• freedom to speak about corporations, including the prevention of corporations suing in defamation
• freedom to speak on matters of public importance. In the absence of malice, no action should lie where a statement is main the course of public debate on a matter of public interest. Malice would be for the plaintiff to prove
• freedom to speak about performance of public officials, provided there is no malice
• no general damages, except where malice is proven.
You can view the proposals on the Attorney General's website:
<www.ag.gov.au>. Comments on the proposed Bill can be made until 31 October 2004.
GLENIN OSBOLDSTONE is a legal officer.
The High Court's failure to protect the human rights of New South Wales prisoners was identified by Kirby J in his recent dissent in Muir v The Queen  HCA 21. An unrepresented man was denied the right to appear before the Court on his application for special leave to appeal his sentence for certain federal offences. His perfectly understandable reason was that he was incarcerated in Goulburn Correctional Centre. Without a court order, the prison authorities had refused to deliver him to the Court to make oral submissions in support of his application. Mr Muir filed a notice of motion seeking an order that he be produced from prison to appear before the Court.
The Court dismissed Mr Muir's notice of motion by a 2 to 1 majority on the basis that, in applications for special leave to appeal, written submissions are the primary method by which parties convince the Court of the merits of their case and that oral argument by unrepresented parties rarely assists (McHugh and Hayne J). McHugh J directed that the application for special leave be determined on the papers and, not surprisingly, Mr Muir was subsequently refused special leave.
Importantly, Kirby J's dissenting judgment highlights the human rights issues arising from the Court's willingness to decide such applications in the applicant's absence. The parties were clearly not on an equal footing, given the pertinent observation that both a Queens Counsel and a junior counsel represented the Comm'C>nwealth Director of Public Prosecutions, while the applicant's seat at the bar table was empty. According to Kirby J, justice required that the applicant be permitted to make oral submissions either in person or by video link from prison. He insisted that oral submissions could assist in the determination of special leave applications and that denying the applicant the opportunity to present oral submissions unfairly discriminated against him and afforded him treatment less favourable than that given to applicants for special leave who are not in prison, those who can afford legal representation or those who are in prisons where video link facilities are provided (which includes prisons in Queensland, Western Australia and South Australia). In addition, he pointed out that denying the applicant an opportunity to present his case might be contrary to Australia's obligations under the International Covenant on Civil and Political Rights (ICCPR).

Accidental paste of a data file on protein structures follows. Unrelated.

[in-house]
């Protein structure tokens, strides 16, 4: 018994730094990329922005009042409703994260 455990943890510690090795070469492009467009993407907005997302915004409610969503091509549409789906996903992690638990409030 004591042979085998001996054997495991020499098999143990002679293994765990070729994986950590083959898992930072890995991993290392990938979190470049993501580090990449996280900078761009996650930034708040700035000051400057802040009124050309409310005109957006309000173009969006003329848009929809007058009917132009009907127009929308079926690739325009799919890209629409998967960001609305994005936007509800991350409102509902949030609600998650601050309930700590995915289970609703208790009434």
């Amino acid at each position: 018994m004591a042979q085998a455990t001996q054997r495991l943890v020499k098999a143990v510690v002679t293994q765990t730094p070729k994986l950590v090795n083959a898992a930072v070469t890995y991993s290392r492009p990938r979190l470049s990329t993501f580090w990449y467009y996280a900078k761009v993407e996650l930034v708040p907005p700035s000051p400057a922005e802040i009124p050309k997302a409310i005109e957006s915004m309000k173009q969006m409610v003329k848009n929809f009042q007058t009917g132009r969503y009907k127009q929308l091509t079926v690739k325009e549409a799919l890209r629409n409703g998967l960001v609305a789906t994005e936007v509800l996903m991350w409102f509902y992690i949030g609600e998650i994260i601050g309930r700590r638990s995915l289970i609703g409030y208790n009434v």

Unfortunately for inmates of New South Wales prisons, it appears from this decision that the High Court prioritises the swift and expedient treatment of special leave applications over the protection of universal human rights contained in the ICCPR with regard to equality before the law.
JULIE WHITE is a NSW lawyer.
This controversial issue resurfaced before the new NT Chief Justice Brian Martin on a bail application by Jeremy Anthony, who was charged with the manslaughter of his wife. Anthony, a 23 year-old Walpiri man from Lajamanu, south west of Katherine, lived according to his cultural traditions.
Anthony's counsel suggested he be released to the Lajamanu community to reside with his uncle, or with his older sister in Ngukurr, east of Katherine and some distance from Lajamanu. Argument centred on his need to be free 'for any lawful purpose' pursuant to s 24(1)(b)(iii) of the Bail Act 1982. This boiled down to the question: was it lawful to grant bail in full knowledge that the applicant would, if bailed to Lajamanu, be subjected to traditional punishment?
It was submitted that he needed to be at liberty to meet his cultural obligations to undergo traditional punishment. The exact details had not been finalised but he would be speared in each leg and blows struck to his back with a nulla nulla (fighting stick). He consented to the punishment, not least because of his fear that if he did not he might suffer a fatal curse whilst on remand. An additional concern was that in the absence of customary punishment, his family might suffer reprisals from the deceased's family and that there would likely be ongoing trouble between them. Counsel submitted that the proposed punishment was lawful since it was to be administered traditionally by people recognised in the community as having the authority to do so.